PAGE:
MOUNTAIN GARDENING ADVISORIES
Teller County Master Gardeners
The secret of successful gardening is knowing the conditions that prevail in your area and how to use or change them to your advantage. These guidelines are intended to help you make a success of your garden in Teller County by outlining the basic growing conditions found here.
The High elevations found in Teller County and Ute Pass greatly influence gardening. The length of our growing season varies from 150 days at 6,000 feet to 70 days at 10,000 feet. A good estimate of the length of the growing season at your elevation can be made as follows: At 6,000 feet the frost-free season extends from May 15th to October 10th. For every 100 feet of elevation above 6,000 feet, shorten the growing season by one day in the spring and one day in the fall, a total of two days.
Although this calculation will give the average frost-free period, it doesn't tell the whole story. At high elevations the nights during the summer are cool, so plants grow more slowly here than they do at sea level. In choosing plants for your garden, especially annuals, you will have the best success with varieties which require a few weeks shorter growing season than you actually calculate at your elevation.
The harsh, intense sunlight, gusty winds and low relative humidity in our area can cause plants to dry out rapidly. This is especially true during the winter months when there is less water readily available to the root system. Shade and wind protection should be provided for sensitive plants to prevent desiccation.
Extreme temperature variations within short time periods are also common here. During the winter, unseasonable warming can cause premature budding, resulting in severe damage to trees and bushes. This can be prevented by heavily mulching these plants after the ground freezes. Mulch will keep the root zone cold during unseasonable warm weather and should be removed after Easter. Wrapping the trunks of young, soft-barked trees to prevent sunscald injuries is also advisable during the same time period.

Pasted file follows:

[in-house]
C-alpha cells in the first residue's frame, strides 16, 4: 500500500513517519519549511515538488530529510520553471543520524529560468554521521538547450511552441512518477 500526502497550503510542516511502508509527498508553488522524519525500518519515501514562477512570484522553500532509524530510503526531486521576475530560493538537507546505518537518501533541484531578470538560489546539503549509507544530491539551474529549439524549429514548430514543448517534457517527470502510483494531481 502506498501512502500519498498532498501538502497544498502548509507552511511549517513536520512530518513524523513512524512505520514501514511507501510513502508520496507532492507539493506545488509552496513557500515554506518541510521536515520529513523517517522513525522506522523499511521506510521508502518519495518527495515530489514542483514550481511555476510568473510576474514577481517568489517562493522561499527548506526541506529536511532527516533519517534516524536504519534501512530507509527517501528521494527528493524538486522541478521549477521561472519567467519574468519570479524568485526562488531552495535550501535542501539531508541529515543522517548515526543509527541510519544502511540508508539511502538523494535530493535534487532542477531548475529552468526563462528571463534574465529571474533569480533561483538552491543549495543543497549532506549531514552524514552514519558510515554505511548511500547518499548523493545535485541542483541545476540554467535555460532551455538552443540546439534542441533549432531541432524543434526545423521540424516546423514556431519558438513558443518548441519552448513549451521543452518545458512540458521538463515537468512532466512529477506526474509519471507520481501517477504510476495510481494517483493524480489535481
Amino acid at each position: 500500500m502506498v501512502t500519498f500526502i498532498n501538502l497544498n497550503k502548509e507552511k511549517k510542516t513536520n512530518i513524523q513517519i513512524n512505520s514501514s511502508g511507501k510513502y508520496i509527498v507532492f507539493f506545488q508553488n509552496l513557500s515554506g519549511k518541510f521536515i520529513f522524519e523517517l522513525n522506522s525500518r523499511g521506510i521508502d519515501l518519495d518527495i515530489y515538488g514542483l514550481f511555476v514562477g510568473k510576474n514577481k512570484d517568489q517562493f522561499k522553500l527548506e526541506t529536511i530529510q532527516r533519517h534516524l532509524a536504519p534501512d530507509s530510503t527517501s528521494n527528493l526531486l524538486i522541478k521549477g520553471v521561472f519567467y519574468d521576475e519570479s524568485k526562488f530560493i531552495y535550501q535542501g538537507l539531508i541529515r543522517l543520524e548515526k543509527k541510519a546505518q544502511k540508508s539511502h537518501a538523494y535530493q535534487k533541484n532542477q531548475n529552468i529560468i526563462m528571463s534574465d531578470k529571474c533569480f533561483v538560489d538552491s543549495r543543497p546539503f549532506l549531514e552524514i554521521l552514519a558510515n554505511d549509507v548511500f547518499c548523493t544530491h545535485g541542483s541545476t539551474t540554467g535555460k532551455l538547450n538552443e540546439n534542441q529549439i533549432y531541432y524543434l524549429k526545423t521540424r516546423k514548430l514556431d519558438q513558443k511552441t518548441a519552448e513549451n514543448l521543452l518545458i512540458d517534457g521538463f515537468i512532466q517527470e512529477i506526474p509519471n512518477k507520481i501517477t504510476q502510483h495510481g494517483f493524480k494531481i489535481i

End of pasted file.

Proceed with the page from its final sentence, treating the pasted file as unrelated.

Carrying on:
Soils in Teller County are generally poor in nutrients, very low in organic materials, and have an unusually high pH. The best treatment for these conditions is to add organic material slowly and consistently over many years. Any type of organic material added to the soil will improve its texture and its ability to absorb and retain water and nutrients. No more than 1 1/2 to 2 inches should be mixed into the soil yearly to avoid salt buildup.
Improving pH is a more difficult problem and is not actually possible in the short term. Additives such as lime, sulfur and gypsum are ineffective due to the high calcium content of our soils. The best solution to this problem is to use plants which need a more alkaline soil, especially native species. If acid loving plants are desired, they should be planted in containers in potting soil and not in local soil.
Iron deficiencies may occur in plants in our area. This can be alleviated by using iron chelates as soil additives. Do not add iron sulfate to the soil as it is not accessible to plants in calcium rich soils.
Rainfall in Teller County is low, averaging about 15 inches per year. As a result, watering is an important part of gardening in our area. Regular, deep watering more important than daily light watering. Drip irrigation systems are especially useful in preventing wasteful water loss by run-off and evaporation, both caused by too rapid watering. During the winter months, it is important to water during extended dry periods (four to six weeks without snow cover). Apply water early in the day and only when air and soil temperatures are above freezing.